Your Favorite Brand May Be Killing Our Planet

Climate Change is real. For purposes of this paper, I will assume this is an agreed upon fact. Yes, there are uncertainties about the pace, the exact impacts, and how the changes will manifest – but it’s real.

So who’s out there stinking up our air with all this carbon? It’s the Chinese with all their manufacturing, right? Maybe the Russians – it’s always convenient to blame them. But no, it’s you. It’s you buying clothes, buying cars, buying toys, and using energy. Everything you buy or use comes from somewhere.

As noted in the NY Times article Industry Awakens to Threat of Climate Change, some companies are taking notice. Large companies are beginning take actions in their own economic interest which protect from variability in supply chains and raw material supplies. Governments are taking notice as well, with the Organization for Economic Co-operation and Development discussing carbon tax reform regularly.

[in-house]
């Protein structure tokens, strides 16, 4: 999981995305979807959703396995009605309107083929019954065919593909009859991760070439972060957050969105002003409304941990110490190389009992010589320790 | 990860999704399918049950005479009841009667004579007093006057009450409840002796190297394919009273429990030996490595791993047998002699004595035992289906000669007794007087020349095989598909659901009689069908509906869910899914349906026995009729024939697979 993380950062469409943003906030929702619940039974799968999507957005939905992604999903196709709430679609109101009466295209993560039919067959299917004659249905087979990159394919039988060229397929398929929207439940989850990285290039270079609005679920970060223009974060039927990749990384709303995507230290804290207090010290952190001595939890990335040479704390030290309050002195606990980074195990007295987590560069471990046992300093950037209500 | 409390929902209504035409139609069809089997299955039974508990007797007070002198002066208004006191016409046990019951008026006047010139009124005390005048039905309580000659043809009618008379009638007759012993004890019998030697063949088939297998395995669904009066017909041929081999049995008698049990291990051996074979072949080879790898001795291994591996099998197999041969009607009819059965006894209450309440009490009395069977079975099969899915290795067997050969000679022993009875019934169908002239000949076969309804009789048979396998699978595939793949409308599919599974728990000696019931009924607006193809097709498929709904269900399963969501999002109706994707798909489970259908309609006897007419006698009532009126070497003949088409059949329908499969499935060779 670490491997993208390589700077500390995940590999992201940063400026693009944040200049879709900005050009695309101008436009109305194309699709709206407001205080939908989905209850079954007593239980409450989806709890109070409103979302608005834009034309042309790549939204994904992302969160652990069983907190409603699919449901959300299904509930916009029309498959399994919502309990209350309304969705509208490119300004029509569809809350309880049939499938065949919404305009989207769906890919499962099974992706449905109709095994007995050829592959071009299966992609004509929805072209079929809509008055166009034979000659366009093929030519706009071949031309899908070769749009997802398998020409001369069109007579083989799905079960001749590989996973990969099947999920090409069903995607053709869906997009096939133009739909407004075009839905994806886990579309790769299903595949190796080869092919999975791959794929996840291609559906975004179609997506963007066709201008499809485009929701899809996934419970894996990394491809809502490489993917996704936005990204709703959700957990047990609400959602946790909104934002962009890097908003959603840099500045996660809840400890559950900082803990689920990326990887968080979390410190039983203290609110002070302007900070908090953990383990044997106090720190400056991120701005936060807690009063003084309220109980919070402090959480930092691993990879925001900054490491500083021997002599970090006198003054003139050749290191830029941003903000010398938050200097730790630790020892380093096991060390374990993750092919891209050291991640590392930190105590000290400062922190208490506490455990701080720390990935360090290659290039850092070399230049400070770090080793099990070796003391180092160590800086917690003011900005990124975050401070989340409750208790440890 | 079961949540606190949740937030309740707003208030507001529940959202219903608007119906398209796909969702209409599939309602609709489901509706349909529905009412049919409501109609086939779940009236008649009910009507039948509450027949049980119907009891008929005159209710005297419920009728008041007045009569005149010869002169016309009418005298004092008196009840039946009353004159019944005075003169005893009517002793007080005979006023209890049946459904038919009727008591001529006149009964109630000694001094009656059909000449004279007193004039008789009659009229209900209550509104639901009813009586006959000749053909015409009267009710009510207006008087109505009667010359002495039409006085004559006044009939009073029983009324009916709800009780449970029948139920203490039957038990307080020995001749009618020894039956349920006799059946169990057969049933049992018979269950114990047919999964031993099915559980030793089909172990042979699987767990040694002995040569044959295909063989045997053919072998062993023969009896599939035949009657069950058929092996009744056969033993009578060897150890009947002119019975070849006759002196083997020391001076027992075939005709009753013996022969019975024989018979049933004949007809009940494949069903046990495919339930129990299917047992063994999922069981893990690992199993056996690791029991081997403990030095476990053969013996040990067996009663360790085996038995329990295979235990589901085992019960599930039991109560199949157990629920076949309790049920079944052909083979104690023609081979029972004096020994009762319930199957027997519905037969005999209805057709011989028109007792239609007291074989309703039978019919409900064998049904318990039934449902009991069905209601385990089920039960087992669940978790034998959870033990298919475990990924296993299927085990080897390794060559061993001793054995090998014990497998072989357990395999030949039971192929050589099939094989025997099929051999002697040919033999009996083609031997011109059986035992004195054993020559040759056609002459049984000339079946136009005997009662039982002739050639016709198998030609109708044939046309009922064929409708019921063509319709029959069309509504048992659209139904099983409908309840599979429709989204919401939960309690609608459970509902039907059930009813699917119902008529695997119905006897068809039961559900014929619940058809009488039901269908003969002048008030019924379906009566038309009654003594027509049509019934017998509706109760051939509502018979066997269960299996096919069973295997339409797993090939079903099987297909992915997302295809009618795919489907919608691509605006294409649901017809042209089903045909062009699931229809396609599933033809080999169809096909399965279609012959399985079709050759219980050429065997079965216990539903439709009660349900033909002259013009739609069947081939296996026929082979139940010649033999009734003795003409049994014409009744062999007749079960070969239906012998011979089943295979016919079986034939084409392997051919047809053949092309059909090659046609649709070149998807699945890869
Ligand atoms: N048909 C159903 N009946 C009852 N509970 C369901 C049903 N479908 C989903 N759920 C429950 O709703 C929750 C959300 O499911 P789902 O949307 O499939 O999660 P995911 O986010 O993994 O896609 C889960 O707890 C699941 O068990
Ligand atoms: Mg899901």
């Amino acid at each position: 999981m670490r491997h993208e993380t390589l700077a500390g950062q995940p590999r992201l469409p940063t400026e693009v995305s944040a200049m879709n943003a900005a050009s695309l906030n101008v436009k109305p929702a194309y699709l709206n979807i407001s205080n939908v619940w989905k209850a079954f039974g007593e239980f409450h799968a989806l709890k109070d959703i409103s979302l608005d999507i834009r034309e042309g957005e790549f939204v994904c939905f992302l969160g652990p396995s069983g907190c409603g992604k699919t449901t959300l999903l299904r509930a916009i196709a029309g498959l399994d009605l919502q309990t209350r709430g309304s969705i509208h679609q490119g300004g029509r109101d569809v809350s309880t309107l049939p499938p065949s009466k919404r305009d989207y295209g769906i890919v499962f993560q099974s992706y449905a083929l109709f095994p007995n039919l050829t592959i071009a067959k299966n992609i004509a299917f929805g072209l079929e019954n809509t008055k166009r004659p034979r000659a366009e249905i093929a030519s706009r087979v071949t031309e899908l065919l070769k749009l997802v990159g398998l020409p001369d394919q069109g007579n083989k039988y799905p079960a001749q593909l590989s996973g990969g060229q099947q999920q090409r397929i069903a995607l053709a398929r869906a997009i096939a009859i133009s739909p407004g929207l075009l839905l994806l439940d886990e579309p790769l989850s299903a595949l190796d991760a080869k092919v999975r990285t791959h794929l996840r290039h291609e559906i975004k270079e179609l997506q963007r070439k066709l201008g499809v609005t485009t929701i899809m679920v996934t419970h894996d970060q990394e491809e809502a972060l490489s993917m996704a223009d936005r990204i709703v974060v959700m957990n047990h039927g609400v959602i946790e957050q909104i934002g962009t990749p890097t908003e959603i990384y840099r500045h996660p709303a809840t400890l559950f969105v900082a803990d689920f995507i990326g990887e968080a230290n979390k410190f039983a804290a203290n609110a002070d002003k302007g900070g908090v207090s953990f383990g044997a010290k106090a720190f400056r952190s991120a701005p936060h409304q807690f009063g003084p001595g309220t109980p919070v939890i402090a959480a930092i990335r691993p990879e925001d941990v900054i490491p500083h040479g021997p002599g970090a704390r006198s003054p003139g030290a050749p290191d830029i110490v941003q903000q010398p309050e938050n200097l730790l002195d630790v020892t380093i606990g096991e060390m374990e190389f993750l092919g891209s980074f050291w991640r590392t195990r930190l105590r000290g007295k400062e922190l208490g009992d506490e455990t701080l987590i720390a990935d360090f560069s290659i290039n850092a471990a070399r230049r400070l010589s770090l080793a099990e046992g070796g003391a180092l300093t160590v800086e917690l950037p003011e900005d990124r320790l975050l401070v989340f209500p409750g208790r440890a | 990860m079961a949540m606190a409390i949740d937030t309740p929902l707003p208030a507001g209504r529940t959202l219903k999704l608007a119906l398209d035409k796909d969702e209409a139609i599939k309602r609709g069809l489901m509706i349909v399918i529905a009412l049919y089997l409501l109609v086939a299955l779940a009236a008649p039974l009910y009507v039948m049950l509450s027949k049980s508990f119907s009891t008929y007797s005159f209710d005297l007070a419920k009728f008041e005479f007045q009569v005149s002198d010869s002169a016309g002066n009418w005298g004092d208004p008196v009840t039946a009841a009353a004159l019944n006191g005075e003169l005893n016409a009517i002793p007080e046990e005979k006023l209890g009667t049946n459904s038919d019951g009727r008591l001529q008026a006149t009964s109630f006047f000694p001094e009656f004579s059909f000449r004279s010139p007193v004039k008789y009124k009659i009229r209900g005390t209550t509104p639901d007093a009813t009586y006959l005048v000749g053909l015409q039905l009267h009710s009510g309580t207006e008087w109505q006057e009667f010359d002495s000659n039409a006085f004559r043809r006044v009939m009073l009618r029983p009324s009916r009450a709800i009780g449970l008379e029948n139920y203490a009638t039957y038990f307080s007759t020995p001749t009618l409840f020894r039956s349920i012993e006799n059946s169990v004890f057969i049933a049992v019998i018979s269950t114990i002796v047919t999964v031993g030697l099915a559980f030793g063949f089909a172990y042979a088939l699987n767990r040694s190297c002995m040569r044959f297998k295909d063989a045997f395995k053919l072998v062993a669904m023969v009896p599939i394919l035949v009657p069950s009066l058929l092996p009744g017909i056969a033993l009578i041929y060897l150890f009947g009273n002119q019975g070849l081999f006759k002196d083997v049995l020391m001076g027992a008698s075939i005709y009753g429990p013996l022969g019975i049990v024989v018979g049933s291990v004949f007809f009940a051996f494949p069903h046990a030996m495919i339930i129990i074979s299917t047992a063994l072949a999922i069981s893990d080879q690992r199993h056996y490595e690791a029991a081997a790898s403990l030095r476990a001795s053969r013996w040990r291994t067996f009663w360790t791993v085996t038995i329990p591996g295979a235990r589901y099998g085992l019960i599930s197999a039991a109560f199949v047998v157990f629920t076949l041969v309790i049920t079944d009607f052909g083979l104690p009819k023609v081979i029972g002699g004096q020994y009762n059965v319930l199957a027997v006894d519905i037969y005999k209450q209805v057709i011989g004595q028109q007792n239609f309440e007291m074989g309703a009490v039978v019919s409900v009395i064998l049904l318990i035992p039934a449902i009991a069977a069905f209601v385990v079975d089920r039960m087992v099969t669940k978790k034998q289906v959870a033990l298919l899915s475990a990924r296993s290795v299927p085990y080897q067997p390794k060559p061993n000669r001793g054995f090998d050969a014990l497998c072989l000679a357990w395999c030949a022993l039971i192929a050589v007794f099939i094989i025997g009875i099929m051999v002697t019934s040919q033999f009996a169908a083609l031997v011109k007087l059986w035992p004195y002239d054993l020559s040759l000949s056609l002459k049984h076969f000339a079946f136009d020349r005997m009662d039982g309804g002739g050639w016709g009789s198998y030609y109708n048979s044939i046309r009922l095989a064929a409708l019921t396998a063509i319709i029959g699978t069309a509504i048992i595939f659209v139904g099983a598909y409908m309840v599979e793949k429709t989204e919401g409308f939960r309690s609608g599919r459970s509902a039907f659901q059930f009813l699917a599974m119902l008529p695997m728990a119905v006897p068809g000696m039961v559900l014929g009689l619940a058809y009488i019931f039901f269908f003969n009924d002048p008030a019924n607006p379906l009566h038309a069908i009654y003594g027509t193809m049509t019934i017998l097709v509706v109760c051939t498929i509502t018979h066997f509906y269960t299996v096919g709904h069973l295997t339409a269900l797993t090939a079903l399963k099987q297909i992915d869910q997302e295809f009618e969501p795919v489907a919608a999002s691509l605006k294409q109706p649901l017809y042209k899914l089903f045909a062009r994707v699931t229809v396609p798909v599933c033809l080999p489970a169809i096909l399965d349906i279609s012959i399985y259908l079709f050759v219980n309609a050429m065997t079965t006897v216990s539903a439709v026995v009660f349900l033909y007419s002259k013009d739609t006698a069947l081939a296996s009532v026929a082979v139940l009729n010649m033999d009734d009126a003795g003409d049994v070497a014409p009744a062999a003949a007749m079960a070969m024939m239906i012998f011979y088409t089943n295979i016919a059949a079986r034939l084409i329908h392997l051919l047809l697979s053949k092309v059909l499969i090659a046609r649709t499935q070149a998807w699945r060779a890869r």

This may sound like good news, but the political will and both social and business support for carbon tax reform remains low. But now that you know you can actually influence climate change by adjusting your buying patterns, what if we could organize consumers on a massive scale to purchase from companies using environmentally friendly manufacturing processes and material sourcing?

A two pronged approach would be a step in the right direction:

  • Release an annually updated list of the worst consumer goods carbon offenders. This list could be heavily marketed and distributed. No company would want to show up on this list, for fear of losing customers – losing only 5-10% of their customer base would crush most large companies.
  • Create a certification and validation seal for the top 20% of companies based on environmentally friendly processes and impacts. These companies would have the right to put the seal on their products and could market their brands as such. Providing this trusted definition of “environmentally friendly” manufacturing processes would shed the veil of uncertainty in most consumer experiences. Without a trusted source of information, we really don’t know where our stuff comes from or how it’s made.

Not everyone would be moved to action, but this simple combination of actions would put pressure on companies to change their ways or risk losing customers. Or to use their supply chain as a differentiator that would increase sales.


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